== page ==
Metronome and Semina: Publishing as artistic practice

June 18, 2010


I’ve written about Metronome Press before, in a series of articles at the old STML Litblog in 2005 – 2006. If you recall, the Metronome series commissioned contemporary artists to write novels, presented as much as art pieces or artefacts as well as traditionally published books. At least one of the authors, Tom McCarthy, has gone on to considerable success in the mainstream.

What I most liked about Metronome back then was twofold: the unashamed presentation of such work as “art”, and the appropriation of the mundane apparatus of the art world for the funding, distribution and publicity of literature.


Metronome’s paperback series was sponsored by a series of patrons who were named in the back of the book. These included private individuals and arts organisations, private as well as state (being based in France, there’s rather more scope for the latter than in our own, arts-impoverished corporate politics). And the works were very clearly curated, emerging from a personal relationship between curator (editor) and artist (writer), in the service of a commission. (The exception being Charles Henri Ford and Parker Tyler’s The Young And Evil, an immaculate resurrection of a text first published in 1933.)

Curation, commission, patronage: terms rarely heard in literature, and literature is the worse for it.


One attempt to change this has been going for a while now, and has just released three new works, bringing the series total to seven: Bookworks‘ exemplary Semina series. I’ve written about Semina before too, but it bears repeating for this occasion. The text of the original call for submissions makes the series’ intentions clear:

Semina takes its inspiration from a series of nine loose-leaf magazines issued by Californian beat artist Wallace Berman in the 1950s and 1960s. We are looking for artists and writers interested in experimental prose fiction, who transgress all the boundaries separating art and literature. Think of the ways in which Paul Gilroy theorised the history of modernism through the rubric of the Black Atlantic, W.E.B. Du Bois and double-consciousness, and the inescapable links between race and class: Anthony Joseph, Kathy Acker, Amiri Baraka, Samuel R. Delany, Darius James, Ishmael Reed, Ann Quin, Clarence Cooper Jr, Claude Cahun etc. Above all we’re looking for artists and writers willing to take risks with their prose and who demonstrate total disregard for the conventions that structure received ideas about fiction. […]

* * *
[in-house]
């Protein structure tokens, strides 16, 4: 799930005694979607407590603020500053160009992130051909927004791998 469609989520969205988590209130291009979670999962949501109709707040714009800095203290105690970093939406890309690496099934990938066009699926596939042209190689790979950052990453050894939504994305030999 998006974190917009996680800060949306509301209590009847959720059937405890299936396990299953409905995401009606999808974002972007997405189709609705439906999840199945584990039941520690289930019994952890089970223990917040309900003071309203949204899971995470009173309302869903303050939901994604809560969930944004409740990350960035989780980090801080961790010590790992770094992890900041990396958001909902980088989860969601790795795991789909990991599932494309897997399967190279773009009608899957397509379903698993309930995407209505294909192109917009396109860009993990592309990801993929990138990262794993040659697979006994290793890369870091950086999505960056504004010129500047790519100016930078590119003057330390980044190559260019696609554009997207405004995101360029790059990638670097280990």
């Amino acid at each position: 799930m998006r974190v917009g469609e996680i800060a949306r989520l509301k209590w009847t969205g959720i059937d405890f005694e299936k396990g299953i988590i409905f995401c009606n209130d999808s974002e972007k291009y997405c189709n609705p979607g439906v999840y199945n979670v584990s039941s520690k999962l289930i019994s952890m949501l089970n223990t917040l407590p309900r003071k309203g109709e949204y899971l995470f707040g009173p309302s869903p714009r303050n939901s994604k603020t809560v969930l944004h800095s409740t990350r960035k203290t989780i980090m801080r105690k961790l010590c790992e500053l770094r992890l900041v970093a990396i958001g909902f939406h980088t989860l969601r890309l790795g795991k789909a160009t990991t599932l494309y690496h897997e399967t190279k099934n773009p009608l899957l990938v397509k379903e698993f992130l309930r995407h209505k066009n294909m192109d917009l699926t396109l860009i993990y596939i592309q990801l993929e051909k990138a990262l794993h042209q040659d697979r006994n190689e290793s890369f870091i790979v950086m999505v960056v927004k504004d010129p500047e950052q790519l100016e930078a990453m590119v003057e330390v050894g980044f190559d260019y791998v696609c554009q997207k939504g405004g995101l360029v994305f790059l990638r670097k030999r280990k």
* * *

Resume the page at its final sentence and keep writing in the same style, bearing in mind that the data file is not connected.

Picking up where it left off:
Editing is expected to be a collaborative process between the editors and the commissioned artist/author, with the aim of producing a text sympathetic to the ambitions of the series. The editors would expect to work closely with the commissioned artist/author on any redrafts and revisions. You will be consulted at each stage of the process and expected to help take decisions about the way in which the work is presented in book form.

The series has already produced at least one masterpiece, in the form of Bridget Penney’s Index. Penney is exactly the kind of writer best served by the curatorial/patronage approach: previously published (by Polygon, in 1991) but little known outside enthusiastic artistic circles. The work was completed over a number of years, and brought to publication with the encouragement of series editor Stewart Home (a conversation between the two is available on Home’s site).


The three new novels released this week are The Dark Object by Katrina Palmer, HOE #999 by Jarett Kobek, and Blood Rites of the Bourgeoisie by Home himself, a sample of which can be found in Wednesday’s Mattins.

A new work by Home is always cause for celebration. I was lucky enough to publish his last book, Memphis Underground, in 2007, but this isn’t log-rolling: I’ve been a fan of his work for much longer than that. Home is one of a class of writers fated to stay with each of his publishers only briefly, badly served and frequently misunderstood by critics; yet, he continues to produce work and to see it published (even when, as has happened, he resorts to trickery in the small ads), while moving (un)easily between the worlds of literature and art. Such a position makes him eminently suited to the position granted him by Semina: editor, curator, contributor and collaborator.

The type of work produced by Semina, and Metronome before it, and their inspirations before that, will never reach a mass audience, and they should not have to. But their literature is vital, buoying up and sustaining a complacent and frequently dull literary culture. We could learn much from the auteurs of the art world.


1 Comment

  1. This site made me start wondering, now that e-books will reduce the number of real books, whether the physical appearance of the real book will take on even more importance.

    Comment by Shelley — July 13, 2010 @ 9:16 pm

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